Sunday, October 30, 2011

The Health Risks of Oral Contraceptives


I do not know if the advocates of hormonal contraceptives for birth control have their information wrong or they just refuse to accept the fact that there have been many documented adverse reactions resulting from contraceptive use, the latest of which is The Lancet study that reported that there is a strong link between HIV transmission and the use of hormonal contraceptives, particularly injectable hormones such as Depo-Provera aka "the shot". In September 26, 2011, the US FDA has expressed "concern over the potential increased risk of blood clots” associated with the use of one of the most popular types of birth control pills. The pills in question contain the progestin drospirenone, and have in recent years been marketed to young women under such trade names as Yaz, Angeliq and Yasmin in the Philippines. There is also an increased incidence in breast cancer and increased risk of cervical cancer due to contraceptive use as reported by the National Cancer Institute of the National Institutes of Health.  Oral contraceptives are not to be used in women with a history of stroke, heart attacks, blood clots, liver disease, breast cancer or are over 35 years old and smoke. They do NOT provide any protection against any sexually transmitted diseases, including HIV.  This last information is very important in this day and age where many girls become sexually active at an early age and where oral contraceptives are easily made available to them. Studies show that hormonal methods of birth control, such as Depo-Provera (the shot), the patch, and oral contraceptives, can actually increase your chances of getting an STD from your partner if he is infected.  Depo-provera will suppress the immune system, and hormonal methods can make the reproductive tract more vulnerable to infections like HIV and chlamydia. There are also many other side effects that need further study like the disruption of the psychological and physiological health of women. Users of oral contraceptives have seen side effects like migraines,mood swings, altered memory, and vomiting; and young women seeking pregnancy-free sex might experience a decrease in libido from these pills as well as fertility problems may arise in the long-term especially for women who have never been pregnant before, which is an ironic consequence .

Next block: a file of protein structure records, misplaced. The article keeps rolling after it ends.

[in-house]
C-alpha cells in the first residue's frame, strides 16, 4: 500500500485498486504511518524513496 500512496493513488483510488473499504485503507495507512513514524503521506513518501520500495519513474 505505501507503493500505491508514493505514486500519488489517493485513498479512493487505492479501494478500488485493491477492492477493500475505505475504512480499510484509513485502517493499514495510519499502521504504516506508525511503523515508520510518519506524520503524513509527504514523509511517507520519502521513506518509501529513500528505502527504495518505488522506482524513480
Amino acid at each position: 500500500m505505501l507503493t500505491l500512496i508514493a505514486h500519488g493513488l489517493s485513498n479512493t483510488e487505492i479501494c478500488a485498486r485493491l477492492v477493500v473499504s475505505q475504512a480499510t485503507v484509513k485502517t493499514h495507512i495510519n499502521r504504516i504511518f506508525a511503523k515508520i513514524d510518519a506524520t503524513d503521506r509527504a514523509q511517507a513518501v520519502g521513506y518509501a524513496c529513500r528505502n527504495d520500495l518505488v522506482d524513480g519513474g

With all these information, why does our government push for hormonal contraceptives, intrauterine devices (IUD), injectables and other allied reproductive health products and supplies to be considered under the category of essential medicines and supplies? Is the purpose really to empower women by making oral contraceptives/ injectables/ IUD's, etc. available for free? Or is it because the WHO (and USAID, for that matter) says so? The WHO's definition of essential medicines is that these are medicines that satisfy the priority health care needs of the population. I cannot see the logic on how oral contraceptives can fall under "priority health needs". Just as I cannot understand how women of child-bearing age could be labeled as "high risk for pregnancy"...since when has becoming pregnant seen as a disease? Since our government seem to abide with the WHO's guidelines, then maybe we should also be informed that the WHO also lists "safe abortion" as part of their packages of interventions for ensuring quality reproductive health, maternal, neonatal and child health services. The target group to be given free access to hormonal contraceptives are women of reproductive age who cannot afford to buy them. These women are also poorly educated and may not have the capacity to understand the information given to them. The process of informed consent is not a guarantee that they get knowledge and give consent. Why are we giving the poorer sector of our society something that the rich will not want for themselves?